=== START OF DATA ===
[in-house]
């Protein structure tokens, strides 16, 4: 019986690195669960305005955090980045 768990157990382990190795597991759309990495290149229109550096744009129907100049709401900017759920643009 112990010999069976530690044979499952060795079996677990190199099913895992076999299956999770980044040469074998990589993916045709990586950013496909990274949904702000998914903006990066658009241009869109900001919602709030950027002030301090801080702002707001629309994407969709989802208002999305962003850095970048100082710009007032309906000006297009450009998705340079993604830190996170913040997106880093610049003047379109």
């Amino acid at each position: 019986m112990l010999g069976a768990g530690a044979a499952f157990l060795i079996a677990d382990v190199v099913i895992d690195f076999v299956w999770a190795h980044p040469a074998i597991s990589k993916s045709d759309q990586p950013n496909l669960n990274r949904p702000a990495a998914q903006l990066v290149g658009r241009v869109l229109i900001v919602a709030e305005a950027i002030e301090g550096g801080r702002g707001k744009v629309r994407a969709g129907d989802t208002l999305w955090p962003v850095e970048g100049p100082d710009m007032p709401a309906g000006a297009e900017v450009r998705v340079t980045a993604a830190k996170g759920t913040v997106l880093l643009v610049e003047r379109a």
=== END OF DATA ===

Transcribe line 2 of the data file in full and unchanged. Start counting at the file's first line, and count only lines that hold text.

């Protein structure tokens, strides 16, 4: 019986690195669960305005955090980045 768990157990382990190795597991759309990495290149229109550096744009129907100049709401900017759920643009 112990010999069976530690044979499952060795079996677990190199099913895992076999299956999770980044040469074998990589993916045709990586950013496909990274949904702000998914903006990066658009241009869109900001919602709030950027002030301090801080702002707001629309994407969709989802208002999305962003850095970048100082710009007032309906000006297009450009998705340079993604830190996170913040997106880093610049003047379109």